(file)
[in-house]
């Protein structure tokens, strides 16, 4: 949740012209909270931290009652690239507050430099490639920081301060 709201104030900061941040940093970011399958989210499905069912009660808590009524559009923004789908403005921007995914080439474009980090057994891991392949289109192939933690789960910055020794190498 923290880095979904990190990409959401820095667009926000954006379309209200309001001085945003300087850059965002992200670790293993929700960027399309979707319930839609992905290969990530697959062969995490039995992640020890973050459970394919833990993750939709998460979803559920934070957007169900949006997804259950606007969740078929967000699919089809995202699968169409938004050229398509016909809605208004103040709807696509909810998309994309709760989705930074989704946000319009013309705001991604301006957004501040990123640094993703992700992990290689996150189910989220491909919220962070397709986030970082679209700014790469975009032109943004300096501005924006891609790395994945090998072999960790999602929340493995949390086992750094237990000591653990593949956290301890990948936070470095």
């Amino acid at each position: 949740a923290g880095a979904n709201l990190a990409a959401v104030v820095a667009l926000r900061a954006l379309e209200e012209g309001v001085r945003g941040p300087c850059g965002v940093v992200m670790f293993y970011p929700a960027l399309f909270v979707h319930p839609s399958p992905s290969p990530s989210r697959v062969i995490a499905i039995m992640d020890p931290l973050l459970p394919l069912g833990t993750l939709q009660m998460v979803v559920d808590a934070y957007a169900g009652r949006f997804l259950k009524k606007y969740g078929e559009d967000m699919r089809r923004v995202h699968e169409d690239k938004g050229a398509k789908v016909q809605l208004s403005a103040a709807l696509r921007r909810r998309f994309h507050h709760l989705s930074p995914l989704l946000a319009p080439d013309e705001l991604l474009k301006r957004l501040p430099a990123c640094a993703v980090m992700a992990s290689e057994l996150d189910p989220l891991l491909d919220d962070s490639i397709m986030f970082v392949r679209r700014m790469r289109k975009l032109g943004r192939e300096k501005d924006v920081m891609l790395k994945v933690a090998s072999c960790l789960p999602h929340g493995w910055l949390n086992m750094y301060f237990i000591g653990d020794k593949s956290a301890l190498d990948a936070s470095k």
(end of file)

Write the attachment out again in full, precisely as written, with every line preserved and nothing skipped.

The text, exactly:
[in-house]
């Protein structure tokens, strides 16, 4: 949740012209909270931290009652690239507050430099490639920081301060 709201104030900061941040940093970011399958989210499905069912009660808590009524559009923004789908403005921007995914080439474009980090057994891991392949289109192939933690789960910055020794190498 923290880095979904990190990409959401820095667009926000954006379309209200309001001085945003300087850059965002992200670790293993929700960027399309979707319930839609992905290969990530697959062969995490039995992640020890973050459970394919833990993750939709998460979803559920934070957007169900949006997804259950606007969740078929967000699919089809995202699968169409938004050229398509016909809605208004103040709807696509909810998309994309709760989705930074989704946000319009013309705001991604301006957004501040990123640094993703992700992990290689996150189910989220491909919220962070397709986030970082679209700014790469975009032109943004300096501005924006891609790395994945090998072999960790999602929340493995949390086992750094237990000591653990593949956290301890990948936070470095």
């Amino acid at each position: 949740a923290g880095a979904n709201l990190a990409a959401v104030v820095a667009l926000r900061a954006l379309e209200e012209g309001v001085r945003g941040p300087c850059g965002v940093v992200m670790f293993y970011p929700a960027l399309f909270v979707h319930p839609s399958p992905s290969p990530s989210r697959v062969i995490a499905i039995m992640d020890p931290l973050l459970p394919l069912g833990t993750l939709q009660m998460v979803v559920d808590a934070y957007a169900g009652r949006f997804l259950k009524k606007y969740g078929e559009d967000m699919r089809r923004v995202h699968e169409d690239k938004g050229a398509k789908v016909q809605l208004s403005a103040a709807l696509r921007r909810r998309f994309h507050h709760l989705s930074p995914l989704l946000a319009p080439d013309e705001l991604l474009k301006r957004l501040p430099a990123c640094a993703v980090m992700a992990s290689e057994l996150d189910p989220l891991l491909d919220d962070s490639i397709m986030f970082v392949r679209r700014m790469r289109k975009l032109g943004r192939e300096k501005d924006v920081m891609l790395k994945v933690a090998s072999c960790l789960p999602h929340g493995w910055l949390n086992m750094y301060f237990i000591g653990d020794k593949s956290a301890l190498d990948a936070s470095k």